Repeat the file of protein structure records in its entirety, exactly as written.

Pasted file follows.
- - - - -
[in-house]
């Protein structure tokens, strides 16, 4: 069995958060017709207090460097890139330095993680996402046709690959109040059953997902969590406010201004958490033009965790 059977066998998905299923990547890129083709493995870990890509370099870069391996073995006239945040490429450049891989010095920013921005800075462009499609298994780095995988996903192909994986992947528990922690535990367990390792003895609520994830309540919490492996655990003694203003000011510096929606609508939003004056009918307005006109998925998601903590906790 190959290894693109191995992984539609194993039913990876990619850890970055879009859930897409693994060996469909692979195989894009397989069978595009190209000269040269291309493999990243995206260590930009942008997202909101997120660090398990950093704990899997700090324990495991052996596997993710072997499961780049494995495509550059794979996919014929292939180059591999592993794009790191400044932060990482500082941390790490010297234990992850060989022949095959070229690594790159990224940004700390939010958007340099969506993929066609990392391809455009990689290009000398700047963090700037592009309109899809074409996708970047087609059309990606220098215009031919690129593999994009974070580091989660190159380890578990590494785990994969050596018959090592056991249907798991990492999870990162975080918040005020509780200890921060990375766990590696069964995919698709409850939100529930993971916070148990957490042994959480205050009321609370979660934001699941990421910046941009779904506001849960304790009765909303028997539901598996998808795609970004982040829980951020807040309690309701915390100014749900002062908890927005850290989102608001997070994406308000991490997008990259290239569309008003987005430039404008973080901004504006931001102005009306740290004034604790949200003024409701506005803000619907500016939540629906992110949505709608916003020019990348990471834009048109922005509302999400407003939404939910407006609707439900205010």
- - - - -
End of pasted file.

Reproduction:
[in-house]
């Protein structure tokens, strides 16, 4: 069995958060017709207090460097890139330095993680996402046709690959109040059953997902969590406010201004958490033009965790 059977066998998905299923990547890129083709493995870990890509370099870069391996073995006239945040490429450049891989010095920013921005800075462009499609298994780095995988996903192909994986992947528990922690535990367990390792003895609520994830309540919490492996655990003694203003000011510096929606609508939003004056009918307005006109998925998601903590906790 190959290894693109191995992984539609194993039913990876990619850890970055879009859930897409693994060996469909692979195989894009397989069978595009190209000269040269291309493999990243995206260590930009942008997202909101997120660090398990950093704990899997700090324990495991052996596997993710072997499961780049494995495509550059794979996919014929292939180059591999592993794009790191400044932060990482500082941390790490010297234990992850060989022949095959070229690594790159990224940004700390939010958007340099969506993929066609990392391809455009990689290009000398700047963090700037592009309109899809074409996708970047087609059309990606220098215009031919690129593999994009974070580091989660190159380890578990590494785990994969050596018959090592056991249907798991990492999870990162975080918040005020509780200890921060990375766990590696069964995919698709409850939100529930993971916070148990957490042994959480205050009321609370979660934001699941990421910046941009779904506001849960304790009765909303028997539901598996998808795609970004982040829980951020807040309690309701915390100014749900002062908890927005850290989102608001997070994406308000991490997008990259290239569309008003987005430039404008973080901004504006931001102005009306740290004034604790949200003024409701506005803000619907500016939540629906992110949505709608916003020019990348990471834009048109922005509302999400407003939404939910407006609707439900205010």